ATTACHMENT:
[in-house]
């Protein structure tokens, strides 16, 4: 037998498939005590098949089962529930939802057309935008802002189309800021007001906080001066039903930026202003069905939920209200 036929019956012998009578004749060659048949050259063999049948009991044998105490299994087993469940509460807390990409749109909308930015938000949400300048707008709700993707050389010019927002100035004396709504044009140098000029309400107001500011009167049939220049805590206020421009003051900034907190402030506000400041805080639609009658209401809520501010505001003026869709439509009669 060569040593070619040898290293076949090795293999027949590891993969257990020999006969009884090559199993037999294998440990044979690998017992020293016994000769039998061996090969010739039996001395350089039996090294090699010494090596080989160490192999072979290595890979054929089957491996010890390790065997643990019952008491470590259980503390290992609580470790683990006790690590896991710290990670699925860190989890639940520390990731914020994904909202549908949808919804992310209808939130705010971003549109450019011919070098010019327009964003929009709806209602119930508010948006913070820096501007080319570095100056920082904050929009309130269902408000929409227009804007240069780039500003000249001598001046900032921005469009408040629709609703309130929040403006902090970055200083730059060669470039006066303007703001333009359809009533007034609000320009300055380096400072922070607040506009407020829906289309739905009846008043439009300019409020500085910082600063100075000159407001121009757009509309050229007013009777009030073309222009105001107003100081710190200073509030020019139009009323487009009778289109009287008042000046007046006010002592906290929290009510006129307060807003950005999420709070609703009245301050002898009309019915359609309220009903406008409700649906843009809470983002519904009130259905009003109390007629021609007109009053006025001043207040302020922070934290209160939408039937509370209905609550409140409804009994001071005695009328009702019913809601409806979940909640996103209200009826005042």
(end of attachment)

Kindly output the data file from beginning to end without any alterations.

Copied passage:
[in-house]
């Protein structure tokens, strides 16, 4: 037998498939005590098949089962529930939802057309935008802002189309800021007001906080001066039903930026202003069905939920209200 036929019956012998009578004749060659048949050259063999049948009991044998105490299994087993469940509460807390990409749109909308930015938000949400300048707008709700993707050389010019927002100035004396709504044009140098000029309400107001500011009167049939220049805590206020421009003051900034907190402030506000400041805080639609009658209401809520501010505001003026869709439509009669 060569040593070619040898290293076949090795293999027949590891993969257990020999006969009884090559199993037999294998440990044979690998017992020293016994000769039998061996090969010739039996001395350089039996090294090699010494090596080989160490192999072979290595890979054929089957491996010890390790065997643990019952008491470590259980503390290992609580470790683990006790690590896991710290990670699925860190989890639940520390990731914020994904909202549908949808919804992310209808939130705010971003549109450019011919070098010019327009964003929009709806209602119930508010948006913070820096501007080319570095100056920082904050929009309130269902408000929409227009804007240069780039500003000249001598001046900032921005469009408040629709609703309130929040403006902090970055200083730059060669470039006066303007703001333009359809009533007034609000320009300055380096400072922070607040506009407020829906289309739905009846008043439009300019409020500085910082600063100075000159407001121009757009509309050229007013009777009030073309222009105001107003100081710190200073509030020019139009009323487009009778289109009287008042000046007046006010002592906290929290009510006129307060807003950005999420709070609703009245301050002898009309019915359609309220009903406008409700649906843009809470983002519904009130259905009003109390007629021609007109009053006025001043207040302020922070934290209160939408039937509370209905609550409140409804009994001071005695009328009702019913809601409806979940909640996103209200009826005042």